May 9, 2018
It's finally time to greet warmer weather and our favorite way to celebrate is with a thorough spring clean of our home.
But is your spring cleaning plan as healthy as it seems?
It turns out most common cleaning methods actually put our health (and our family's health) at risk. This is because most cleaning products fail to protect us from a dangerous flaw that lies within their ingredients–while we are warned that direct contact with cleaning products is unsafe, we aren’t told about the lasting effect the chemicals in cleaning products have on the air quality in our homes.
Your home’s indoor air should be it’s cleanest feature–but it usually isn’t. In fact, indoor air can be 5x more polluted than outside–affecting allergies, asthma, concentration, sleep quality, and much more.
Don't worry! It's easy--and cheap--to clean your home the healthy way. To help you get started, we're creating a series of simple checklists to help you clean your way to a healthy home--one room at a time. If you haven't checked yet, our Healthy Living Room Checklist is a great place to start.
Or if you're ready for the next room, read on for our Healthy Kitchen Checklist:
Countertops and cutting boards can collect bacteria throughout the year, so it's important to make sure disinfecting them is at the top of your spring cleaning checklist. Before you reach for the bleach, opt instead for one of our favorite disinfectant recipes:
In a glass spray bottle, add 1 part water, 1 part vinegar and 5-15 drops of 100% essential oil (we recommend lemon for a fresh kitchen scent). Spray your surfaces thoroughly, let the disinfectant work for 10 minutes, then wipe down with a microfiber cloth.
Ammonia and chlorine are popular ingredients in cleaning products that help you polish and shine your kitchen--but they come at a cost. Both can instantly irritate your lungs, and long-term exposure can lead to bronchitis, asthma, and thyroid issues.
Baking soda and even vodka are highly effective at polishing your metal appliances, leaving your kitchen both safe and sparkling.
Sodium hydroxide is very effective for unclogging drains, but it comes at a price–fumes have been known to cause sore throats that last for days.
A mixture of baking soda and vinegar can effectively unclog a drain. After the bubbles disappear, run hot water through the drain.
Dust can unknowingly collect in high places--such as cabinets and shelves--throughout the year. Dusting is incredibly helpful for reducing allergies, which can be especially strong in the spring. How you choose to dust, however, will determine how effective the dusting is. Avoid using dry dusters, because they’ll spread dust into your air instead of eliminating it. Instead, use a damp cloth to trap your dust on the spot.
We might be tempted to use air fresheners in our kitchens so help eliminate any lingering food odors, but this can do more harm than good! Most common air fresheners contain harmful chemicals known as VOCs, which can dissolve into your air and cause health problems like eczema flare-ups, allergies, asthma, and headaches.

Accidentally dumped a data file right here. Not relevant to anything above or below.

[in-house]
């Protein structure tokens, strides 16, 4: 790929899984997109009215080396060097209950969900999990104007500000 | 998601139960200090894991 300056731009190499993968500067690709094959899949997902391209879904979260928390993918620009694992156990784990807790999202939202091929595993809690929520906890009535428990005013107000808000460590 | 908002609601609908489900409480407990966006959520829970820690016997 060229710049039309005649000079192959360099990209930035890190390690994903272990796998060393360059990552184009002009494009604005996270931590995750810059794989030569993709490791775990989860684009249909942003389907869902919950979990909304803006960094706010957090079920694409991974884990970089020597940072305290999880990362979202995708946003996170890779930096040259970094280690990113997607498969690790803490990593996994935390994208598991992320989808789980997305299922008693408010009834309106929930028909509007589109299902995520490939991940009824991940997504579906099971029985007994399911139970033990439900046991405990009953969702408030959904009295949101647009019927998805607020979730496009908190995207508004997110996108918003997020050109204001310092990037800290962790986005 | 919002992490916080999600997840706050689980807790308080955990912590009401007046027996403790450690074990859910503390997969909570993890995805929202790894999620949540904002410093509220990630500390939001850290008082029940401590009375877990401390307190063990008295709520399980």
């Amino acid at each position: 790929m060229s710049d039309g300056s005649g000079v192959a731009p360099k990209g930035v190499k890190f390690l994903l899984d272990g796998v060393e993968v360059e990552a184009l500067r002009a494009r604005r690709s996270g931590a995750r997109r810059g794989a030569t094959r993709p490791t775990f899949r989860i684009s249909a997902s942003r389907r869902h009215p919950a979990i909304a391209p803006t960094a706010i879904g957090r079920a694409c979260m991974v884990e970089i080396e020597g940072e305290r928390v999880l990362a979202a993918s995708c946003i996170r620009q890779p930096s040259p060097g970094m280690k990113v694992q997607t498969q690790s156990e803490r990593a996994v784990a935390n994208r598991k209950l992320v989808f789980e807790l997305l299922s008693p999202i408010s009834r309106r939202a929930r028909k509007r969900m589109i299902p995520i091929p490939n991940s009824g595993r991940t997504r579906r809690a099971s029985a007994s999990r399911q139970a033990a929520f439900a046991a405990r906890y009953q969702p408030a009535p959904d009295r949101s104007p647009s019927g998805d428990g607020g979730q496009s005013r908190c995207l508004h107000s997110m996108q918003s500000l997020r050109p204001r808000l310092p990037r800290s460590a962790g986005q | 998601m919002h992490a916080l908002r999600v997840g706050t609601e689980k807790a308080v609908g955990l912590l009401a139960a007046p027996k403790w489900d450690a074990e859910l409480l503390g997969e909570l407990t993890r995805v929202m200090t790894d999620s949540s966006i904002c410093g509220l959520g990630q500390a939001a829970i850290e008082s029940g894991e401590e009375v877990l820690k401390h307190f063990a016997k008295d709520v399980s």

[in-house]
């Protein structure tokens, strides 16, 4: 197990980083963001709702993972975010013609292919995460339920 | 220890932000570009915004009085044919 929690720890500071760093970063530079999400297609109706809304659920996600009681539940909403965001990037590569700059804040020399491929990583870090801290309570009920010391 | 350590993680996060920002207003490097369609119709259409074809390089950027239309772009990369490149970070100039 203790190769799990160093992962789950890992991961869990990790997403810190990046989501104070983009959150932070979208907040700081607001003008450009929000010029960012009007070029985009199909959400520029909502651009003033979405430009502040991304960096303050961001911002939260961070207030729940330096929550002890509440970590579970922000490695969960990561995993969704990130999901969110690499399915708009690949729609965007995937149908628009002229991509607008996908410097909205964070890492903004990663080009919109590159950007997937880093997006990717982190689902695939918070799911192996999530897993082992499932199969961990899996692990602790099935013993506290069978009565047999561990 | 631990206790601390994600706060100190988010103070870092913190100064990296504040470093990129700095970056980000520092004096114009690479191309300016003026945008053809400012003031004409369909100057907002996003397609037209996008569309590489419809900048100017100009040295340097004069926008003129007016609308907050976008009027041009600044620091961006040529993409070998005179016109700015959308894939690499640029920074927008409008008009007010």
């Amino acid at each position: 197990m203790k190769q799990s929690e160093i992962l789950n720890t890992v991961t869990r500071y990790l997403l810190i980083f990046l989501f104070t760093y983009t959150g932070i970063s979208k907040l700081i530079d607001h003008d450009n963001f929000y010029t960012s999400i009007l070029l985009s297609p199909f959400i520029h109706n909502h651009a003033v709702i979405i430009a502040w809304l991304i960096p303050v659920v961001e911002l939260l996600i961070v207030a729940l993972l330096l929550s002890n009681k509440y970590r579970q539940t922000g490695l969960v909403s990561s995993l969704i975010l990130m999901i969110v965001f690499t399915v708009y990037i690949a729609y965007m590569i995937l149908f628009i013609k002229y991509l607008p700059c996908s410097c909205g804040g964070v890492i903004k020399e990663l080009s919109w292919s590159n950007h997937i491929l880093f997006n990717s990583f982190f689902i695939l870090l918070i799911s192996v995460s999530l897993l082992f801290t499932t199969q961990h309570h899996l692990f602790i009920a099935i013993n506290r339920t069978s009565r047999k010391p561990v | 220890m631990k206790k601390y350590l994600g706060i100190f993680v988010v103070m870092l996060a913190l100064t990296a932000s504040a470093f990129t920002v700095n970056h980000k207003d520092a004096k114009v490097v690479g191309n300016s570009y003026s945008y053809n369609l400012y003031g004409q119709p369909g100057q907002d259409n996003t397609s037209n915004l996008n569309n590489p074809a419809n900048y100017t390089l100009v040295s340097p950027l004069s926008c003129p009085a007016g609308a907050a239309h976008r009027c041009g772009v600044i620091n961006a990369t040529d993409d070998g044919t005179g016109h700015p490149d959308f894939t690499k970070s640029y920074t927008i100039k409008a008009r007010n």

A great natural alternative to air fresheners is hanging herbs around your kitchen. We recommend creating a bundle of pine, rosemary, thyme, sage, and a slice of dried orange tied together with a piece of twine for the perfect fresh kitchen scent.
Awair tracks indoor air quality in real-time and gives you the insight you need to breathe easier and live healthier. To learn more about how Awair, simply follow the link below.
The US Environmental Protection Agency (EPA) estimates that tens of billions of dollars are lost every year due to low office air quality impacting the health of office staff. The science of indoor air is so important that a report published by the Harvard T.H. Chan School of Public Health cited indoor air as one of the nine key foundations of a healthy office building.
It’s been a tough year for parents and school kids. Both have endured a historic disruption of the education system, and rapidly shifted to virtual schooling. Many parents set up a place to work from home, whether at the kitchen table, on the couch, or creating an office in an extra room, while also creating space for their children to learn remotely. The kids have not had it easy either and are well aware that they are missing many traditional rites of passage during lockdown, such as proms, sports, and extracurricular activities.
Every year on Thanksgiving we find ourselves in the same pattern: eating much more than we promised we would, then spending the evening fighting the expected wave of fatigue. As we struggle to keep our eyes open, we’re reminded of the common myth that the turkey dinner is to blame--we’ve been told that turkey contains tryptophan, which is a chemical responsible for making us feel tired.